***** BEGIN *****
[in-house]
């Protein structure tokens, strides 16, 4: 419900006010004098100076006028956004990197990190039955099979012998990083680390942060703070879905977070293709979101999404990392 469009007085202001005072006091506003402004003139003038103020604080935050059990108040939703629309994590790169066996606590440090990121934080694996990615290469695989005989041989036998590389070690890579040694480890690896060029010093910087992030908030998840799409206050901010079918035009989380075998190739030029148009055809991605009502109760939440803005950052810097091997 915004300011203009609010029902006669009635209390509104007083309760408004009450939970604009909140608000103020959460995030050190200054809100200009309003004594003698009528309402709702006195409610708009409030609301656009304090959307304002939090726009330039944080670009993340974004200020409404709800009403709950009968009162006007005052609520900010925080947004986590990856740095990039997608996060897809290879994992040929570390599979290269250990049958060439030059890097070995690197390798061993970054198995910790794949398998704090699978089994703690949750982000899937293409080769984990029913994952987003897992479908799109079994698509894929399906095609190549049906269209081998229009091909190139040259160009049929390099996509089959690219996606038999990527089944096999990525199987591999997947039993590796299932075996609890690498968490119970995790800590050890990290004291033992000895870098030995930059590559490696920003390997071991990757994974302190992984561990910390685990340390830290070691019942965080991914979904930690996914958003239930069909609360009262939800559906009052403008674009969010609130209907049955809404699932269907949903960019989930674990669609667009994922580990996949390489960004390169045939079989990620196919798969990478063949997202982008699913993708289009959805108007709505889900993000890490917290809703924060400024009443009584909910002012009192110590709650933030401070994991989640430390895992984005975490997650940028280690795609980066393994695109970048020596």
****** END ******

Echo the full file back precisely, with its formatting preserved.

[in-house]
């Protein structure tokens, strides 16, 4: 419900006010004098100076006028956004990197990190039955099979012998990083680390942060703070879905977070293709979101999404990392 469009007085202001005072006091506003402004003139003038103020604080935050059990108040939703629309994590790169066996606590440090990121934080694996990615290469695989005989041989036998590389070690890579040694480890690896060029010093910087992030908030998840799409206050901010079918035009989380075998190739030029148009055809991605009502109760939440803005950052810097091997 915004300011203009609010029902006669009635209390509104007083309760408004009450939970604009909140608000103020959460995030050190200054809100200009309003004594003698009528309402709702006195409610708009409030609301656009304090959307304002939090726009330039944080670009993340974004200020409404709800009403709950009968009162006007005052609520900010925080947004986590990856740095990039997608996060897809290879994992040929570390599979290269250990049958060439030059890097070995690197390798061993970054198995910790794949398998704090699978089994703690949750982000899937293409080769984990029913994952987003897992479908799109079994698509894929399906095609190549049906269209081998229009091909190139040259160009049929390099996509089959690219996606038999990527089944096999990525199987591999997947039993590796299932075996609890690498968490119970995790800590050890990290004291033992000895870098030995930059590559490696920003390997071991990757994974302190992984561990910390685990340390830290070691019942965080991914979904930690996914958003239930069909609360009262939800559906009052403008674009969010609130209907049955809404699932269907949903960019989930674990669609667009994922580990996949390489960004390169045939079989990620196919798969990478063949997202982008699913993708289009959805108007709505889900993000890490917290809703924060400024009443009584909910002012009192110590709650933030401070994991989640430390895992984005975490997650940028280690795609980066393994695109970048020596």